(NewsNation) — Political polarization is a top concern for many Americans, especially during the holidays when many people get together with their friends and family and contentious arguments on social and political issues may arise.
But your discussions don’t have to devolve into free-for-alls. Here are five paths to civil conversation.
Hold one-on-one conversations
It can be tempting to jump into a wider conversation that’s happening around the dinner table, but it’s generally better to engage in conversations one-on-one, according to Bill Doherty, who works as a family therapist and is the co-founder of Braver Angels, a group that works to heal America’s political fractures.
“Whoever is the weak link in terms of being unreasonable or antagonistic, they will take over,” he said. “I would try to avoid it in groups unless everybody happens to agree with themselves. Mostly confine political conversations to one-on-one.”
Prepare for your triggers
We all have issues that we care deeply about, and they can get us worked up when someone disagrees with our beliefs during a conversation.
K. Scarry, the director of partnerships at The Dinner Party, works to help people get through those kinds of conversations.
She suggests identifying your triggers ahead of time and preparing for the moment when they will arise. Then you can have a strategy for what you’ll do when that happens.
“I feel anger take over my body and so before I respond, I’m hoping to prepare in a way that I’m going to take a deep breath. I’m going to walk away from the table for a second, and I’m going to come back,” she said is one possible way to respond.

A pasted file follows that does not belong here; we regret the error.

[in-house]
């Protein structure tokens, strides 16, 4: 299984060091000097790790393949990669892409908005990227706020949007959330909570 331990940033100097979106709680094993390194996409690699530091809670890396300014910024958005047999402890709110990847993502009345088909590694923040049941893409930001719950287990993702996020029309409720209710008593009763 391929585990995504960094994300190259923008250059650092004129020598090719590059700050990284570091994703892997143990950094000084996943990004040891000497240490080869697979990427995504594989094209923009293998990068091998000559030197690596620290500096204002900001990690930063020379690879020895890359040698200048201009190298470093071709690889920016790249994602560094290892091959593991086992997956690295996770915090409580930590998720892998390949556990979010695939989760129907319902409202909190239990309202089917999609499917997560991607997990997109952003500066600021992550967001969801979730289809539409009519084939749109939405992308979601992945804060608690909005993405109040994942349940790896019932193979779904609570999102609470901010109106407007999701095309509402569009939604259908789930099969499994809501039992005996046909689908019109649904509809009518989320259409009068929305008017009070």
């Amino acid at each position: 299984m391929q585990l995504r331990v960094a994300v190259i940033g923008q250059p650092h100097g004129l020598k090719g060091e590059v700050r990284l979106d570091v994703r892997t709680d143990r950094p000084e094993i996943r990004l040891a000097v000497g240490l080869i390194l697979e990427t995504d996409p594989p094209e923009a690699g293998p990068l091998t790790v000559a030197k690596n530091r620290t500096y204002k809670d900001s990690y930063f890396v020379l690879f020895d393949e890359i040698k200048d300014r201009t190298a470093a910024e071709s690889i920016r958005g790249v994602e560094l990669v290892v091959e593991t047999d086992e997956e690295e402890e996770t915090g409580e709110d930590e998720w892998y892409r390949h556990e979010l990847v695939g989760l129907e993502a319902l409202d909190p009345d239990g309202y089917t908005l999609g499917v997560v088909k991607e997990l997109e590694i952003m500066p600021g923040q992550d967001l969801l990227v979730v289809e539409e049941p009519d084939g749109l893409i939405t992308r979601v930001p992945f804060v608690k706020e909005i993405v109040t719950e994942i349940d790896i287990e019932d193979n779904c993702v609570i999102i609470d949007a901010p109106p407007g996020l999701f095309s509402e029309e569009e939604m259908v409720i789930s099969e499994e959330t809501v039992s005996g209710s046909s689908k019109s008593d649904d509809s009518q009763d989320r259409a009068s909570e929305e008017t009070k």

Be curious rather than combative
“If you want to engage in politics, practice some curiosity rather than convincing,” Doherty said about conversations around the dinner table.
Jake Teeny, a marketing professor at Northwestern University who does research on psychology, added that going into conversations with the aim of convincing the other side can quickly lead to more combative interactions.
“One of the big issues that arise in these conversations is (that) people kind of take it upon themselves that they need to persuade or convince this other side to see the light. And when you get in this kind of persuasion mindset, it creates a sense of competition and defensiveness. And that’s usually when you start to see these tensions arise,” he said.
Avoid labeling others
“Only describe your own views, don’t characterize the others’ views,” Doherty said, saying that conversations usually go awry when we try to label the other person’s point of view rather than our own.
“Most of the escalation occurs in response to not what people say about their own side but the words they use to describe the other side. So, racist, socialist, fascist, you’re a Trumpster, that kind of thing — you just want to defund the police,” he said. “Those are inflammatory. And the way you prevent that yourself is to stick with describing your own side, not the other side.”
Put relationships before politics
“Don’t feel you have to win every disagreement or argument or debate you get into with family,” said Suzanne Degges-White, the chair of Northern Illinois University’s Counseling, Adult and Higher Education Department. “Friends, we choose our romantic partner, but family, we can’t choose them, so don’t try to beat them. Because you’re never going to beat them! You’re going to be part of that family as long as you’re alive. So don’t go in with, ‘I’m going to show them.’”
Sometimes, it might be best to just avoid politics altogether if you’re at a family gathering like a Thanksgiving or Christmas dinner.
“In some families, it’s three hours of your life out of 365 days and if you have to keep a lid on it, manage not to go where you know it’s … dangerous waters, you can do it,” she said.